Waste not, want not — this is the attitude that our grandparents lived by through hardships such as wars and economic depressions, and have continued to do so, even today.
For them, mending, upcycling, and being resourceful, has always been the way of life; something younger generations have since coined “sustainable living”.
But before it had a name, the true experts in this field were our grandparents, so if you’re looking to become more sustainable at home, just look to the generations before us.
Here are some of their thoughts and passed down words of wisdom.
Water from the tap is precious, and rain from the sky is free — these are two factors that our grandparents value and take full advantage of.
“I have a two-litre milk carton in my shower that I cut the top off and use to catch all the water before it turns hot,” says June Blandford, 87, of Sawtell, NSW. “When it becomes full, I then use it for my plants — I also do the same thing in the kitchen and use that water in my kettle to make tea.”
The value of water was also important for Lucy Francis’ grandparents, who lived on a property just outside of Goulburn, an area of NSW known for its harsh droughts.
“All the water in their house came from the Wollondilly River or their on-site rainwater tank, and as kids, we always knew to treat it as a precious resource,” recalls Francis. “Bathwater was shared (you never wanted to be the last one in), drinking water was simply river water passed through a filtered jug, and washing machine water was recycled and used to water crops.”
Today, homes can be set to our exact desired temperatures, and power at home could be turned on and off through an app, but knowing that our grandparents got by without any of these advancements, it’s important to ask — why have a smart home, when you can simply be smart at home?
“Goulburn gets freezing cold in the winter, but my grandparents rarely resorted to heating — in fact, they never had any proper heating installed,” says Francis. “I have very fond memories of my grandpa wearing a beret, jumper, and quilt, all handmade by my grandma, sitting in his rocking chair by the fireplace on freezing cold winter nights.”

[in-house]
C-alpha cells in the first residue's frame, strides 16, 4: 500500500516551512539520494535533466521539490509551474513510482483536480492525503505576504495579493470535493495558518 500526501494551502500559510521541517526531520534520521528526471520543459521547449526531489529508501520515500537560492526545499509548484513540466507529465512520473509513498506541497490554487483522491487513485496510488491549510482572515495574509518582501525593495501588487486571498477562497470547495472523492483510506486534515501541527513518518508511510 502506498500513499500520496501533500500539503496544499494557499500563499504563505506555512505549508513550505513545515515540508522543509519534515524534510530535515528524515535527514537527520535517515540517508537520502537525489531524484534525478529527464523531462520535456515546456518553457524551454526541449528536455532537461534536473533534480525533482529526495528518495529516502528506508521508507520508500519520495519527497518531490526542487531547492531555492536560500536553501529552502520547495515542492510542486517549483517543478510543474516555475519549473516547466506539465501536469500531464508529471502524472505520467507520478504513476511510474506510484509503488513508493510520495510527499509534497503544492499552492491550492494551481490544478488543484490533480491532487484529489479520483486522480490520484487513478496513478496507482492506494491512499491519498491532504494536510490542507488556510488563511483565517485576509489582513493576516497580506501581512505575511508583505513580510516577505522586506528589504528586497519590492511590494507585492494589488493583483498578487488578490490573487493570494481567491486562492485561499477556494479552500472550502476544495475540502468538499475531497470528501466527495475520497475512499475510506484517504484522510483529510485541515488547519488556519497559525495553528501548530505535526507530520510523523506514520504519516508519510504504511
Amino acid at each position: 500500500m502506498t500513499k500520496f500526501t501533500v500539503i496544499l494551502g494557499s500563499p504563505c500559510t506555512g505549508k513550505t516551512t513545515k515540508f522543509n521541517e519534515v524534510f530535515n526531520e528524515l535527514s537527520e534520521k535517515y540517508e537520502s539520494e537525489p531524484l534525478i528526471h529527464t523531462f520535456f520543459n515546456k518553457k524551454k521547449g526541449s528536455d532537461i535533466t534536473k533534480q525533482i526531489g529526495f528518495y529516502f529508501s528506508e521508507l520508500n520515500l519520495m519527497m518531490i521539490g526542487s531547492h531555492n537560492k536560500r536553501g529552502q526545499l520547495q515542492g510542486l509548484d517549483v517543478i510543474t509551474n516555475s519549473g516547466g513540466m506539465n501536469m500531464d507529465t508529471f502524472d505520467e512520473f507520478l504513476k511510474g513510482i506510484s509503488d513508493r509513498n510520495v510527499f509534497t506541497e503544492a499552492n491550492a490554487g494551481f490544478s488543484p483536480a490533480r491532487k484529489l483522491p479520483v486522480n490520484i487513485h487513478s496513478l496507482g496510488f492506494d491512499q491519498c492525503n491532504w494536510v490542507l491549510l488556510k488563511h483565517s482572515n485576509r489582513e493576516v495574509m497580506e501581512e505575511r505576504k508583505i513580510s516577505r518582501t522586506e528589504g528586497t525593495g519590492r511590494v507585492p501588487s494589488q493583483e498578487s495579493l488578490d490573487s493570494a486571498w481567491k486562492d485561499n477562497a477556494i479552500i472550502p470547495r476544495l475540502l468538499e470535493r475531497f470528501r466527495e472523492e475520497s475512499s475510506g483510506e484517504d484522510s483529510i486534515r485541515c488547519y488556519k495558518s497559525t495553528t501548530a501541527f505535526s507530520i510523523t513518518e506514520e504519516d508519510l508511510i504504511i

Advocated by Blandford, while certain habits at home may seem trivial when combined, they become significant ways to save energy.
“I turn off all the switches at the power points when I’m not using them, and I only use minimal lighting at night,” says Blandford. “The washing machine I only use twice a week, and it’s a water-saving one – everything counts.”
Before fast furniture was a thing; where trendy pieces are made to break quickly so that you can toss it, only to purchase the next fashionable thing on offer; our grandparents were raised with the “if it’s broken, fix it” mentality.
This practice, along with standardising the handmade and hand-me-downs, not only saved our grandparents money, but it meant they were eco-friendly, too.
“My grandpa saved and reused every little thing; for example, my Mum told me about repairs he made to their old flip-side style toaster and how when the handle broke off, he would use cut off pieces of a broom handle as replacements,” explains Francis. “We would always have a giggle at these funny home-job repairs, but the effort he went to was really impressive.”
Of course, not all things in the home will always be fixable; there will be times when buying something becomes a necessity, but according to Blandford, that doesn’t mean it has to be brand new.
“Stop and think about buying new things, and instead, go have a look at Vinnies as there are some great things there,” says Blandford. “I volunteered there for a while and loved it because there were always pre-loved things to be found that were in really good condition.”
Barbara Steyn, 76, of Lambton, NSW, shares this sentiment, having purchased all of her life-long furniture from a “junk shop”; the equivalent of a second-hand store today.
“The last pieces of furniture that I bought were from almost 57 years ago when I first got married,” recalls Steyn. “Since then, I’ve only ever had to re-cover two of my lounge chairs twice because back then, things were made to last.”
Also mighty resourceful in the kitchen, Steyn lets nothing go to waste, from disposing of unwanted food waste in her worm farm to turning kitchen scraps into compost for her garden.
“The compost feeds the garden, and the garden feeds me,” she says. “I plant what I like to eat, so I’m just finishing up the last of the green beans and rhubarb, and I also have broccoli growing, as well as lemons and herbs — I even grew my own potatoes for the first time, there were only a dozen, but that’s still plenty.”
In a world where you can order meals to arrive at your door with a moment’s notice, it’s easy to see food as something that is easy come, easy go, but for Steyn, even “use-by” dates are nothing but a guideline.
“A lot of young people take the dates too seriously and wind up wasting so much food,” she adds. “I’ve always said; if it looks and smells alright, then it’ll taste alright.”